• Display the digital cloze version of the text on the Media Key. Working with the whole class, or with a small group, reread together and encourage students to supply the missing words (spaces for words highlighted in yellow). You may decide to pause to consider word predictions and prompt, “Does that make sense?” or “Does that sound right?” Then click on the colour-highlighted spot to reveal the word, saying, “Let’s check that out.” An option on the tool bar allows you to create your own cloze versions of the text to meet the needs of the students you are working with. Click the ‘Help’ button to find out how to use the different features of digital texts.

Developing Phonological Awareness

  • Have students sit in a circle and clap on their legs along with each word in the poem as you read. Alternatively, students may clap for each syllable.
  • Pick the words ‘big’ and ‘fat’ and have the class come up with rhyming words (e.g., ‘big,’ ‘dig,’ ‘pig,’ ‘wig,’ or ‘fat,’ ‘cat,’ ‘hat,’ ‘mat,’ ‘pat,’ ‘rat’).
  • Together with students, orally break the following words into onset and rime: ‘f-at,’ ‘c-at,’ ‘b-ig,’ ‘p-ig.’

Enriching Print Concepts

  • Track the print as you read the poem with the students, having them do the actions for the appropriate words (‘this,’ ‘that,’ ‘big,’ ‘fat,’ ‘fingers,’ ‘toes,’ ‘nose’). As you read, keep the pointer on each “action word” until all students have had a chance to do the action.
  • After a few readings, ask individual students to take turns in tracking the print.
  • Using the pointer, have students circle selected words in the poem (e.g., ‘big,’ ‘fat’) after having students predict what letter they would expect to see at the beginning of each word.
  • To build on letter knowledge, locate a lowercase letter (e.g., ‘a,’ ‘b,’ ‘t’) in the text, then ask students to find the corresponding capital letter.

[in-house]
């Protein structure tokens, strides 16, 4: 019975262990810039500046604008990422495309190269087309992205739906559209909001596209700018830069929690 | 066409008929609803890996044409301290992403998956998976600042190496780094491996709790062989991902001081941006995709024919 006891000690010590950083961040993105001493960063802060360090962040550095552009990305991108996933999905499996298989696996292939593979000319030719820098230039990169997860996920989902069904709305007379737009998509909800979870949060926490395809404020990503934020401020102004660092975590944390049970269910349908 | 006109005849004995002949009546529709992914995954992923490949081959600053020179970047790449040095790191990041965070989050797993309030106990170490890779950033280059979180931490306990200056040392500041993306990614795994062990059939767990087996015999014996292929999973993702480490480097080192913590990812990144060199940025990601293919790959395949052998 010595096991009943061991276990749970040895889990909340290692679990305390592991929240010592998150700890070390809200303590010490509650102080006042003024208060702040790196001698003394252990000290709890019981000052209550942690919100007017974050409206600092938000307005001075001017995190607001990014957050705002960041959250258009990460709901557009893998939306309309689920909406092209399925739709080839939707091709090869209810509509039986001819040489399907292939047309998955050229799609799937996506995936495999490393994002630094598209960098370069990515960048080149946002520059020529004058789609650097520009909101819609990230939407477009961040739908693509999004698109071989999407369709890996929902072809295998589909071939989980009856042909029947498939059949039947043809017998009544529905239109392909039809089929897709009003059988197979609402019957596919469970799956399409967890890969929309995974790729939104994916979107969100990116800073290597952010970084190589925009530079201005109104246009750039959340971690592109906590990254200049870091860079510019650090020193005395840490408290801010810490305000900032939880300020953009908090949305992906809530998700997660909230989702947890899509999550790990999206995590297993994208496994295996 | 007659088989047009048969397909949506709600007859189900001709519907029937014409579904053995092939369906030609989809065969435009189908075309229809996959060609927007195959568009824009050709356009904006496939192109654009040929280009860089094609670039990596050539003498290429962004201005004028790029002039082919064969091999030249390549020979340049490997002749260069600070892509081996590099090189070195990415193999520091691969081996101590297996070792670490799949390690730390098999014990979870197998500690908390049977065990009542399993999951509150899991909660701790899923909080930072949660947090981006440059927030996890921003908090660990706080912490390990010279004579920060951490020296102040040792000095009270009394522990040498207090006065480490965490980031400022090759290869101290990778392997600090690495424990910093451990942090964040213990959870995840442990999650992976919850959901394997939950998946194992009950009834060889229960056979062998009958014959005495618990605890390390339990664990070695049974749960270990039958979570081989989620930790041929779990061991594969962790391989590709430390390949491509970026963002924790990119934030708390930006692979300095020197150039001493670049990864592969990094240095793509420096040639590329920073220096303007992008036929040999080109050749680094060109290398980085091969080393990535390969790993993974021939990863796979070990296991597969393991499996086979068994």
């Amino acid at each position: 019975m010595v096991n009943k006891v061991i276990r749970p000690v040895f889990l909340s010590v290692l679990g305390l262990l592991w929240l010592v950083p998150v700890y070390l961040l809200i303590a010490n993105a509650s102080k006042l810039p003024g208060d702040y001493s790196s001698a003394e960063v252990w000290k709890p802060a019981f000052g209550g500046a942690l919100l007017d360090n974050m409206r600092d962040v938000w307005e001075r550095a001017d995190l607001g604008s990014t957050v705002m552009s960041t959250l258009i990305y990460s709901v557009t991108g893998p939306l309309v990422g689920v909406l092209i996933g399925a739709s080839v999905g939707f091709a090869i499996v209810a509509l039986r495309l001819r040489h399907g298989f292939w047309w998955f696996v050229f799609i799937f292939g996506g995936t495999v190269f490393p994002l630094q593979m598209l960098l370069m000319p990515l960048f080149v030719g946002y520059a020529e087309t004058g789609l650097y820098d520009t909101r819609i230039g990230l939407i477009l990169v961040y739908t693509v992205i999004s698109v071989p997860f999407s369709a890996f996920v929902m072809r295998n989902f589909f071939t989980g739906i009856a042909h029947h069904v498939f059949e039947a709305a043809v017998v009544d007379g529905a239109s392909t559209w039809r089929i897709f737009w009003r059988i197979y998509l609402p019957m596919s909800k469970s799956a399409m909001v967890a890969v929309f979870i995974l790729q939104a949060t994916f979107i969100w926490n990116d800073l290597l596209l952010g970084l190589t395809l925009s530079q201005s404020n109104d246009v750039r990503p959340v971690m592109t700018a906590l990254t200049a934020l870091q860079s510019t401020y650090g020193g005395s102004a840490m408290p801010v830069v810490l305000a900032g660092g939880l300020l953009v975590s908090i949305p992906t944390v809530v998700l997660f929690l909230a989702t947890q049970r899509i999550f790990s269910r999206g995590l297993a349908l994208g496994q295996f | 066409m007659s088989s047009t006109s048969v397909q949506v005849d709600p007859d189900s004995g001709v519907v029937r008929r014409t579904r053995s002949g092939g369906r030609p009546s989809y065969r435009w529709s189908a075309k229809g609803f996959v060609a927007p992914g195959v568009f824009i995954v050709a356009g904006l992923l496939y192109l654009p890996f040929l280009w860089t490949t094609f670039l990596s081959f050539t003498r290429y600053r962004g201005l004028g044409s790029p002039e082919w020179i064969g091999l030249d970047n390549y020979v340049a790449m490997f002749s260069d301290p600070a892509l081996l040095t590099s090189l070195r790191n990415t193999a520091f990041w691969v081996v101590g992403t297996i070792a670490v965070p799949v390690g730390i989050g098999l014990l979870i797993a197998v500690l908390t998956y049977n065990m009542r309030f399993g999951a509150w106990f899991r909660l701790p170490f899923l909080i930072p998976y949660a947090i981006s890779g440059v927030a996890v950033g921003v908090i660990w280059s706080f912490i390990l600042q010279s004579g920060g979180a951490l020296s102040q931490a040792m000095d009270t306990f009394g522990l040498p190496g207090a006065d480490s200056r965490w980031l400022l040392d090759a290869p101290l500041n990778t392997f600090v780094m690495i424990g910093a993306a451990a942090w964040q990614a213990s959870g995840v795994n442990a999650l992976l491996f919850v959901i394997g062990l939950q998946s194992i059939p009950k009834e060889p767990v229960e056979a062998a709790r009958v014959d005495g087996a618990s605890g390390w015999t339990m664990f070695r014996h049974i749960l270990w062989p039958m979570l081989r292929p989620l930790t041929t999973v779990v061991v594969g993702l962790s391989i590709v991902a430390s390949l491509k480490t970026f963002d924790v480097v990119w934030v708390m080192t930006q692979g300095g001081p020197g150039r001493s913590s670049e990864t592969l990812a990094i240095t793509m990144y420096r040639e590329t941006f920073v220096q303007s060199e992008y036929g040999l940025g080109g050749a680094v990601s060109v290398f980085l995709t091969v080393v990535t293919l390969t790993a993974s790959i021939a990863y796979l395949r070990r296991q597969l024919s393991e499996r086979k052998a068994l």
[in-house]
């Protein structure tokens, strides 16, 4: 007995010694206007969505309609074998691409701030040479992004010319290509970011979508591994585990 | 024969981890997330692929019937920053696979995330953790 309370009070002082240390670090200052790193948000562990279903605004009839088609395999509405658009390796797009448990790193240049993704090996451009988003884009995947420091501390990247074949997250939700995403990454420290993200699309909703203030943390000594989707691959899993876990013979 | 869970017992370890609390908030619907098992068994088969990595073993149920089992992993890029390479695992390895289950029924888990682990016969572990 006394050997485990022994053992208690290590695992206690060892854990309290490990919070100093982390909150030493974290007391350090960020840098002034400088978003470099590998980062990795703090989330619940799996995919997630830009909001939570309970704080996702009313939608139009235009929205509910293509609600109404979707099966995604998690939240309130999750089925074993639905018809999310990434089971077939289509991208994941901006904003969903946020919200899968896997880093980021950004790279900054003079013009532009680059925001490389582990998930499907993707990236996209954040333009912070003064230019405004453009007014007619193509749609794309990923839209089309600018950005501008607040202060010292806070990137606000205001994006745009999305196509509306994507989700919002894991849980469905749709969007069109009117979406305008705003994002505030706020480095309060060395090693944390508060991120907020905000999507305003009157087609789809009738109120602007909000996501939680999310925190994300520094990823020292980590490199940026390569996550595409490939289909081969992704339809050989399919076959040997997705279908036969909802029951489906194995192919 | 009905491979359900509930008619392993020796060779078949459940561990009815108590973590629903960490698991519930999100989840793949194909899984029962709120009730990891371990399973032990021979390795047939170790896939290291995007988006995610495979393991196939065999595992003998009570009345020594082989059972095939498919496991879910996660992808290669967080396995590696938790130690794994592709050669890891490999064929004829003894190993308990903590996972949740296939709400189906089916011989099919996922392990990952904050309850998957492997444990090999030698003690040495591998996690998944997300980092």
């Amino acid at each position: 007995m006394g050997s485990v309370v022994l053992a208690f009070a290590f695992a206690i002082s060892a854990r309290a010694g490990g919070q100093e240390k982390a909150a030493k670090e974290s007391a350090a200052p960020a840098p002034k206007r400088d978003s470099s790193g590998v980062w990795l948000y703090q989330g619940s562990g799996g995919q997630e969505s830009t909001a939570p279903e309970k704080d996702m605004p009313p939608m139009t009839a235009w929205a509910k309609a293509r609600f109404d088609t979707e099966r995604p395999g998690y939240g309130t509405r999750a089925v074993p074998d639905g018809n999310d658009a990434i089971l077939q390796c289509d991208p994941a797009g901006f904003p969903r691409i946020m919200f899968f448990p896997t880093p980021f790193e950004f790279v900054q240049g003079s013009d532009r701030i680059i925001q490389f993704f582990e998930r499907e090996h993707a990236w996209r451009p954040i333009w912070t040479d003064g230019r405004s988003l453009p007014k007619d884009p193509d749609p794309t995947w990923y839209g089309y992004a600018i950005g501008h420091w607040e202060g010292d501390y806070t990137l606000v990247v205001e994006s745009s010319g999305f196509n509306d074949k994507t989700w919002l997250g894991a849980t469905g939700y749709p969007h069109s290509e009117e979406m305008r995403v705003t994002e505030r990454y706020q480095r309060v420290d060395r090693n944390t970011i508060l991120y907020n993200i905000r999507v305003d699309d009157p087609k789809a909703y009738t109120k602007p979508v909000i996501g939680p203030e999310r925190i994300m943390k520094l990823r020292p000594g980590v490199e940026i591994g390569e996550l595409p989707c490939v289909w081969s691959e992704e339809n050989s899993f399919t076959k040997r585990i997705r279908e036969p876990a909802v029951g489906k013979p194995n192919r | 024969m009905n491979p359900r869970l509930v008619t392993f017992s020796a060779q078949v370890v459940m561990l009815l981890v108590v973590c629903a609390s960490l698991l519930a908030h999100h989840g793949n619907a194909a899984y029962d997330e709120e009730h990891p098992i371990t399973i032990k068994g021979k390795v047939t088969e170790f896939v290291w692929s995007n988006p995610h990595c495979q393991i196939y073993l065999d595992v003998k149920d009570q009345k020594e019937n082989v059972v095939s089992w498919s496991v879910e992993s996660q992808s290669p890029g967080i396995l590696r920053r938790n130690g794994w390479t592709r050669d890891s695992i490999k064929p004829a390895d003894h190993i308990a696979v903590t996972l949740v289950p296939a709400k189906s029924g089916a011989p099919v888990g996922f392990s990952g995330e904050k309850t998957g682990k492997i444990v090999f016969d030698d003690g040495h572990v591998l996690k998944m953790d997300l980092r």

• Ask students to do a word hunt in the poem, looking for words and phrases that appear more than once in the text (‘he’s,’ ‘terribly,’ ‘he,’ ‘has,’ ‘no’).


  • Provide the big book and a drum or tambourine at a centre. Invite students to keep the beat as they reread the poem or listen to the fluent reading.
  • Place other books that include images of elephants in the library corner. Encourage students to share their findings and interesting images with other students.
  • Place long socks (preferably grey) at a centre for students to act as elephants in dramatic play. Ask pairs of students to each wear a sock as an elephant trunk and talk to each other about their trunks (e.g., what they are picking up or holding in their trunks, what food they can get with their trunks, how their trunks can help them drink water).
  • Ask students to draw or paint pictures of elephants or another animal of their choice. Then ask students to describe the animal they drew (e.g., their colour, their size, their distinguishing features). Scribe student responses or have students write their own simple labels for their drawing.